Mind blowing red-rock formations arch skyward to my right. Low clouds and fog lend the scenery a mystical appearance. Sweat drips off my chin, bouncing from handlebars to shimmering blacktop. My parched throat punctures the splendor of my surroundings; my screaming thighs do their part to steal the landscape’s thunder; my dwindling blood sugar tries to peel the color from the day’s beauty. And, did I mention? My derriere hurts. I definitely wasn’t saddle-ready for cycling the wide open spaces of Utah.
But my tank is full.
I’m fueled by the bigger purpose for this ride: to raise money for cancer research. At this point in my life, this isn’t just a “nice thing to do.” One of my dearest friends has just succumbed to cancer. One year ago she was here riding with me on this same canyon road. Her personal journeys — and the healing efforts of people like her — keep me inspired. I’m not alone: with me are the five other members of our newly-formed Team Wisdom along with over 500 cyclists, each with an inspiring personal story. And the ride itself, the Moab Skinny Tire Festival, has raised over $1.6 million for cancer research in its first decade. Out on this long stretch of desert highway, I’m drafting (to use a cycling term) behind that powerful sense of momentum.
My experience on this trip is a great reminder about the power of purpose to create wellbeing and to motivate people to do extraordinary things. I’ve believed for years now that everyone has a reason for being, a purpose to fulfill. We all have answers to the question “why do I exist?”—if we’re courageous enough to ask. However, many of us are so far removed from those answers that we lack a larger raison d’être to guide our daily decisions and actions.
The pursuit of purpose can be such a personal journey that today I offer just a few thoughts on its application to leadership in organizations. Management consultant Kevin Cashman says:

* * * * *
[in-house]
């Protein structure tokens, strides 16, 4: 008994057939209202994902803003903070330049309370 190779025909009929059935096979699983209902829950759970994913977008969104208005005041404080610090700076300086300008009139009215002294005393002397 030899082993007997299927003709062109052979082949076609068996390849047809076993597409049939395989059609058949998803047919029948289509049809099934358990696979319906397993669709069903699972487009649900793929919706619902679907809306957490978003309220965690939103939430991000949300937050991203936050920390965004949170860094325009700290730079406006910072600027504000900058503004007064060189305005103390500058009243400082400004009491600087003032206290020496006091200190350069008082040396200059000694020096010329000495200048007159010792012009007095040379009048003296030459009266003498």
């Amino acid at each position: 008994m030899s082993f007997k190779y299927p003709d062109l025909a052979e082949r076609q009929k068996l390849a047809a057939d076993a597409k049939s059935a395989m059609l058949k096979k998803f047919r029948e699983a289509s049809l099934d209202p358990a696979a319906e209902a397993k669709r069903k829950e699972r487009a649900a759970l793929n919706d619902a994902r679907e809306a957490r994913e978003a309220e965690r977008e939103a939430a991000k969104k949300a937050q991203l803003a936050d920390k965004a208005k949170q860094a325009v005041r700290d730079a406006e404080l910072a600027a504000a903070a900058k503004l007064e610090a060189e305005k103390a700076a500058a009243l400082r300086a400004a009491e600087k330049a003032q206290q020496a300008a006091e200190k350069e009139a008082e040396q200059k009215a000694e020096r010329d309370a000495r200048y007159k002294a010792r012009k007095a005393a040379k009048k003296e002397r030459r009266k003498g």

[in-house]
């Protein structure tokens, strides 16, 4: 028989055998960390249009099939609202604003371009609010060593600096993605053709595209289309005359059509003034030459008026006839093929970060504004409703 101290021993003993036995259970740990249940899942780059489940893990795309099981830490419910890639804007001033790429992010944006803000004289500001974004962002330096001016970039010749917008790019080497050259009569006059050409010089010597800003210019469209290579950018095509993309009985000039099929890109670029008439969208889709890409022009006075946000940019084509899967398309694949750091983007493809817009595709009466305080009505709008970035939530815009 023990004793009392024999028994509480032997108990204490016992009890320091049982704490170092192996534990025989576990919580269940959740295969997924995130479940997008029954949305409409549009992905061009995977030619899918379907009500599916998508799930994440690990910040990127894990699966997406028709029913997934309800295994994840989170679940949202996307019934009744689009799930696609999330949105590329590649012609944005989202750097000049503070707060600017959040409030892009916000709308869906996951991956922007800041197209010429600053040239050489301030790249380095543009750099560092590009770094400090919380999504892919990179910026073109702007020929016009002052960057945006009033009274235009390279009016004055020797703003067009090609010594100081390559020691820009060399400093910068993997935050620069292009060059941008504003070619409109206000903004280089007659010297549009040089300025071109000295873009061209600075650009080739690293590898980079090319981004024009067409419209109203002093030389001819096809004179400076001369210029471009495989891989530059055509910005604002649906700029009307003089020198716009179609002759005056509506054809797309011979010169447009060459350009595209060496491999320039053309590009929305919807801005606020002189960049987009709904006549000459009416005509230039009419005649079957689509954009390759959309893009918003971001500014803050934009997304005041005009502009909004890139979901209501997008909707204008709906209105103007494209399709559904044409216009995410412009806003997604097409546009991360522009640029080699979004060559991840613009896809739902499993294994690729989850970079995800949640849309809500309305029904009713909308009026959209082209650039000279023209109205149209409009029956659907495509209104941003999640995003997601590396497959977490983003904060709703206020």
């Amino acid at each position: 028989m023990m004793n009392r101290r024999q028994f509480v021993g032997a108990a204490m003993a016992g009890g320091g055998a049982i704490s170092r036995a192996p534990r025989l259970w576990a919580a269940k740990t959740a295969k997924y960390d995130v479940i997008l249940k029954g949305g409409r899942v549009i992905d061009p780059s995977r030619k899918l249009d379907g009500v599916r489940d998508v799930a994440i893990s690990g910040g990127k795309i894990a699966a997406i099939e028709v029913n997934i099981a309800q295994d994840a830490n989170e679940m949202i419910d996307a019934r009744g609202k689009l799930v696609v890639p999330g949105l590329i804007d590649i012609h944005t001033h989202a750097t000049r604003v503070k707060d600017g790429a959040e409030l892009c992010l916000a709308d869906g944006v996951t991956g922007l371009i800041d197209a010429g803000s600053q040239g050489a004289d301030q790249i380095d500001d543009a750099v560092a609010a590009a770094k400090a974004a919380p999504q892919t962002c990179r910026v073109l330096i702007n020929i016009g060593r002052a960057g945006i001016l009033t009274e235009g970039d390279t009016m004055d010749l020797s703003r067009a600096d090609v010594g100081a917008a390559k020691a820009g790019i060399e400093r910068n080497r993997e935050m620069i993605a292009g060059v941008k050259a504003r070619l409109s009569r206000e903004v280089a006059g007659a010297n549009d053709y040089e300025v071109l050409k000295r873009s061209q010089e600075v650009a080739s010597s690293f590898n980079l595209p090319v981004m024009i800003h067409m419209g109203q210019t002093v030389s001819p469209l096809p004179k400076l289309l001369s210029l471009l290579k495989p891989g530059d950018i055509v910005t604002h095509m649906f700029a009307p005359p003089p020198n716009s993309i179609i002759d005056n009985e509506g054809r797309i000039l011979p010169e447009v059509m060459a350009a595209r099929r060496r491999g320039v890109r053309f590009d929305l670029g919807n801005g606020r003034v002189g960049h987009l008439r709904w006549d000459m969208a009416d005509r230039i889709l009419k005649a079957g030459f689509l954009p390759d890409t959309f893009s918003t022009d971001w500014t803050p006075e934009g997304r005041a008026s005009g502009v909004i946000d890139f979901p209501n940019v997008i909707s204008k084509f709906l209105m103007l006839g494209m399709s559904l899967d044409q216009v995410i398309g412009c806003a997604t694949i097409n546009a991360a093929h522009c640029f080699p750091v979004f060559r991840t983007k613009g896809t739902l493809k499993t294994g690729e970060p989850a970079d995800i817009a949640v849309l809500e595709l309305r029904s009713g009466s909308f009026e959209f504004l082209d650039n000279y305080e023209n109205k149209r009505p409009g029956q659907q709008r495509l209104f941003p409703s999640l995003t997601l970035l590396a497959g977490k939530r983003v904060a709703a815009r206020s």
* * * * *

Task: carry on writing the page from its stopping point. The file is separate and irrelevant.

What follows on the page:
Purpose is spirit seeking expression … It converts average-performing organizations … into highly spirited, effective ones. It transforms employees … into partners. With purpose, managers become leaders.
For the organization, purpose is something that outlasts “making a profit.” You could say the same of life purpose, but somehow encountering the personal side of purpose is unmistakable: out here on this eastern Utah highway I have no doubts about my store of energy, my direction, my destination. My purpose is crystal clear. And that is potent fuel.
Your work is to discover your work, and then with all your heart to give yourself to it.
– Gautama Buddha
In researching my book Driven By Wellth, my interviews turned up a wide variety of people’s statements of purpose — for both their personal and professional lives. Some may seem simple, some ambitious; but as long as yours feels true, it can have a compelling influence when your life and work seem to need direction:
- “To build a positive future for the company.”
- “To continually provide clarity and direction for the department, and protect that focus from being eroded.”
- “To help people open new doors of possibilities that they never believed were available to them before.”
- “To integrate Eastern and Western ideas into a new paradigm for living, working and managing business.”
- “To bridge the cultural, wealth and digital divides with global technologies.”
- “To communicate authenticity and truth.”
- “To maximize the best in people and situations.”
What answers ring true for you? What deeper purpose would give your leadership actions greater meaning?
I already miss my friend, Gerda. I know the miles she pedaled, both literally and metaphorically, in life were just a beginning. May you all feel the encouraging breeze — the cyclist’s benefit of drafting — that propels us forward together.
Photo by etharooni